At the beginning, words in a foreign language just don’t seem to hold as much weight as they do in our native tongues.
And then, gradually, our vocabulary increases, and we start to not just understand the words, but feel what they actually mean.
Ok, I know I’m sounding a bit cuckoo, but it’s a bit difficult to put into words. (Even in my native language.)
The best examples I can give are curse words.
As Americans, we aren’t taught a foreign language until we are at least 15, 16, or 17 years old. And the first thing immature teenagers always seem to want to learn are curse words. (fick/fuck, scheiße/shit, etc.)
Something to giggle about, I guess.
But, once we learn them, the foreign curse words don’t seem to carry as much weight as the curse words in our native tongue.
For instance, I must admit that I found it funny when Kay used to call me, “Miststück” (Bitch) and he was my… well, too derogatory to be written in this blog.
Yes, our humor is a bit slanted.
I can remember a conversation while in college with a Swedish friend in which she taught us some very naughty foreign words. We Americans laughed while constantly repeating these demeaning Swedish curse words, while she sat there cringing each time we blurted them out; I know she immediately regretted teaching us.
On the flip side, and to turn a bad concept into something good, I wonder how much weight, “I love you,” carries for Germans?
While the equivalent does exist in German (Ich liebe Dich), when I have tried to be respectful by saying it in the past, Kay can’t listen without laughing. No doubt because of my horrible pronunciation.
And the result was that I just quit trying; both of us have continued to use, “I love you,” in English.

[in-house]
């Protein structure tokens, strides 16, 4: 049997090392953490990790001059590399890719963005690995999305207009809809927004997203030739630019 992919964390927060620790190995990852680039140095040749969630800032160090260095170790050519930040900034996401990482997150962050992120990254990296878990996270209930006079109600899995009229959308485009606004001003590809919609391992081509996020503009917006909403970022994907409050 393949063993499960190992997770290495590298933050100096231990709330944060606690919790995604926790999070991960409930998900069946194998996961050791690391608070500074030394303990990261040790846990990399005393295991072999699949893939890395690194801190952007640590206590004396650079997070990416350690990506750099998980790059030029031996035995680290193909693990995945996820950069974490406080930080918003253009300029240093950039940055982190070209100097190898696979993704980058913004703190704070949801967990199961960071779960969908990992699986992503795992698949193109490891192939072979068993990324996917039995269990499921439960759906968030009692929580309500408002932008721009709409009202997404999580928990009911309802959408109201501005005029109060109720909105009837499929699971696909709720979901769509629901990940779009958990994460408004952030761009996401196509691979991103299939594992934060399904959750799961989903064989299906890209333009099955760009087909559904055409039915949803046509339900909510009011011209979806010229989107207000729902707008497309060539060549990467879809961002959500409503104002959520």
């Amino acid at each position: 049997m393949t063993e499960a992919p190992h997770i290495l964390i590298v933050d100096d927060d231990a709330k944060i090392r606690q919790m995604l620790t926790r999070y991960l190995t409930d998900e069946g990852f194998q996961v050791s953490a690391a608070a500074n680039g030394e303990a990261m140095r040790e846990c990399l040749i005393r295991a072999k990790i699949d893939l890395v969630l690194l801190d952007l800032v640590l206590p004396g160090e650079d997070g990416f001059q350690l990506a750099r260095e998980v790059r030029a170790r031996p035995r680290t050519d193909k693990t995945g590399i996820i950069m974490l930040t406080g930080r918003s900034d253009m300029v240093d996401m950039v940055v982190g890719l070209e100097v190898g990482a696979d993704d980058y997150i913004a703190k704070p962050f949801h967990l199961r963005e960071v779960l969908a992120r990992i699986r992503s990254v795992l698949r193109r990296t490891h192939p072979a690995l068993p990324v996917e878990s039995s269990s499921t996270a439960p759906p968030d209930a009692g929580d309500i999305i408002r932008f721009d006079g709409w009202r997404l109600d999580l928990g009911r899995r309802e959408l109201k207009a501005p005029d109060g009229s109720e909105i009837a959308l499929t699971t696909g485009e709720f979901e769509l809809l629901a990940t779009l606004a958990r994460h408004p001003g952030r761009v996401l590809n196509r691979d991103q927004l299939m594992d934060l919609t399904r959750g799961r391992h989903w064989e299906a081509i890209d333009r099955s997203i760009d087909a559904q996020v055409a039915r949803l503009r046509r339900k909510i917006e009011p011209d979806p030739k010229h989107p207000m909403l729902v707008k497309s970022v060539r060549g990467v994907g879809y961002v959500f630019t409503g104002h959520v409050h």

Since Kay and I are constantly speaking English to each other (with the exception of Kay unknowingly talking in his sleep in German), I hadn’t given too much thought to learning terms of endearment in German.
The other day, I asked Kay, what are some German terms of endearment?
He, of course, looked at me with a blank stare until I explained, “terms of endearment.”
As in… the opposite of calling me Miststück and me calling you… (See, I can’t even write what I used to call him in English, but no qualms writing a derogatory name in German.)
Like Schatz or Schatzi which literally means “treasure,” but somehow translates to honey, or sweetheart.
He couldn’t give me as many German examples as I had in English. Is this proof that Germans just aren’t as affectionate?
Not my husband, at least. We say, “I love you,” in English all the time.
It isn’t too often that it happens, but last night Kay said, “Ich liebe Dich.”
Maybe it was the alcohol talking? Or maybe he forgot that he was speaking German to me (although not talking in his sleep)…
But now things are a bit different for me. I don’t speak German fluently, but I am beginning to feel what words mean in German.
And although I am a native English speaker, there is something completely romantic and indescribable when my husband says to me, “Ich liebe Dich.”
No, it isn’t me just being a sap for a foreign accent.
I guess, because I know that our own native languages will always carry more weight, it means more to me to hear him say, “I love you,” in his native language.
That’s not to say I thought he felt any less while saying, “I love you,” in English.
It just means that we are starting to cross the language barriers; now both of us are understanding more about the other’s native tongue language. (Using “tongue” in this context just seems too gross. But if I had to have the visual, I figured I should subject you to it too.)
I still refuse to try and say, “Ich liebe Dich,” though. My English dialect does not do the phrase justice.